For the original blog post, read here.
This attack is not Tesla specific, and can in generalised form be used against any app, however, the Tesla app did not offer any kind of resistance which would require time-consuming effort to exploit.
One thing that stood out was that the OAuth token is stored in plain text – absolutely no attempts have been done to encrypt it, or otherwise protect it. Getting access to this one piece of data alone will get you the location of the car, ability to track the car and being able to unlock the car.
Driving off with the car requires the username and password in addition, which was very easy to do since the application did not detect that it had been modified to add malware-like behaviour that would send the credentials out of the app to a server.
- The malware used in this demonstration was installed from Google Play using
a social engineering technique involving the free public Wifi. The user does not need to authorize installing apps from untrusted sources in this case. Several other ways of infecting the device exists, and some requires the attacker to use a much more targeted approach (e.g. exploiting vulnerability in another app, MMS, etc). These aren’t always as effective as using the public Wifi approach.
- The malware used a local privilege escalation attack, affecting all Android devices up to and including Android 5.1. Newer escalation attacks exists, also affecting Android 6, but this is not the point of this demonstration. According to the Android Developer dashboard: As of November 2016,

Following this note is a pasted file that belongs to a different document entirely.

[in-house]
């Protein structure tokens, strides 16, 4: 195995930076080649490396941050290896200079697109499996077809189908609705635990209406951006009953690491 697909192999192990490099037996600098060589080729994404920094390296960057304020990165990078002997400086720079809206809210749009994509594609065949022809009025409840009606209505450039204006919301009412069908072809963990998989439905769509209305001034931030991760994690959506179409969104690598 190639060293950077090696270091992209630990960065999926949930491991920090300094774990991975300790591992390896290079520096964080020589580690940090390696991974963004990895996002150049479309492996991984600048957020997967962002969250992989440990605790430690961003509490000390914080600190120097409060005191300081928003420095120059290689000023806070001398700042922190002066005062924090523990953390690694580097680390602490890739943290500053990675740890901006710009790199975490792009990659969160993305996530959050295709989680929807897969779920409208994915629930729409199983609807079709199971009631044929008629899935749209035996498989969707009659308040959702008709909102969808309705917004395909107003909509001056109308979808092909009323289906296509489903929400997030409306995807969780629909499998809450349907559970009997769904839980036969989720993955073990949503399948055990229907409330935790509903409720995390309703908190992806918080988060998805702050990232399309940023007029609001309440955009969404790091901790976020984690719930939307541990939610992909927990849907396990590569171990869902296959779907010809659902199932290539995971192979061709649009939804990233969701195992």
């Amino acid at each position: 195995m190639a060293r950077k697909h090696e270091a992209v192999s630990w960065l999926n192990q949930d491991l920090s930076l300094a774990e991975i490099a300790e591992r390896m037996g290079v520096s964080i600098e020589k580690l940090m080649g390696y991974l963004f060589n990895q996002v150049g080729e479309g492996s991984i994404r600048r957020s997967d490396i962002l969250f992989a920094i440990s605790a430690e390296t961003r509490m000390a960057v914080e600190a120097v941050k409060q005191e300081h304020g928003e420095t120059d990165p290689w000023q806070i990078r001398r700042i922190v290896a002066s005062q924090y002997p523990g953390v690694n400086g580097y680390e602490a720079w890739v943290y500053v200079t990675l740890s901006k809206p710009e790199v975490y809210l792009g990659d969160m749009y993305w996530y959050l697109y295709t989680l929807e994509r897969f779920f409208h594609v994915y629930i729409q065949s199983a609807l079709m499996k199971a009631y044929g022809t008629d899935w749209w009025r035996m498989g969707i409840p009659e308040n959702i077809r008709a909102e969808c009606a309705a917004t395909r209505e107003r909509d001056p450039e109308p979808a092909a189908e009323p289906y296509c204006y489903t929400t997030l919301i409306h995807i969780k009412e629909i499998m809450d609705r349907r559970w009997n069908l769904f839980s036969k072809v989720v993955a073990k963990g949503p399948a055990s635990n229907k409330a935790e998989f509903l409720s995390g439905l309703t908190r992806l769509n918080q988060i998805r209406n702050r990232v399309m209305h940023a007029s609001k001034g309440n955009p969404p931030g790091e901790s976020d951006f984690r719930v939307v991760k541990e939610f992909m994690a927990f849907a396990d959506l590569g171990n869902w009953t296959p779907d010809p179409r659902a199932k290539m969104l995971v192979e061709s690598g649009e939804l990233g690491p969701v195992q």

– 0.3% of all Android devices use Android 7 from 2016.
– 24% use Android 6 from 2015. This means that 75% of all Android devices are using old versions that are vulnerable to our specific attack. Many Phone manufacturers do not update the firmware after a certain time (1-2 years), which means they will never receive Android 6 or Android 7.
- The attacked device in this demonstration was a Samsung Galaxy A5 (2014 edition). Not rooted.
It is important to note that the same malicious intent could have been achieved without the need of privilege escalation, for example by: Installing ‘custom keyboard’ or ‘screen reader’ acting as spyware (keylogger) to steal the username and password.
- Re-package the app (in the way as the described attack variant), and tricking the user into installing the re-packaged Tesla app through ‘side-loading’. The core of the problem is that it currently requires rather low technical skills and very little effort for a criminal to perform this kind of attack.
If Tesla had followed best practice in security (e.g. as recommended by OWASP), including applying self-protecting capabilities inside the app, it would have required much higher technical skills and much more effort – to perform such an attack.
Promon will not distribute or otherwise make available the tools, or attack software used in the demonstration.
For the record, we admire Tesla as a company.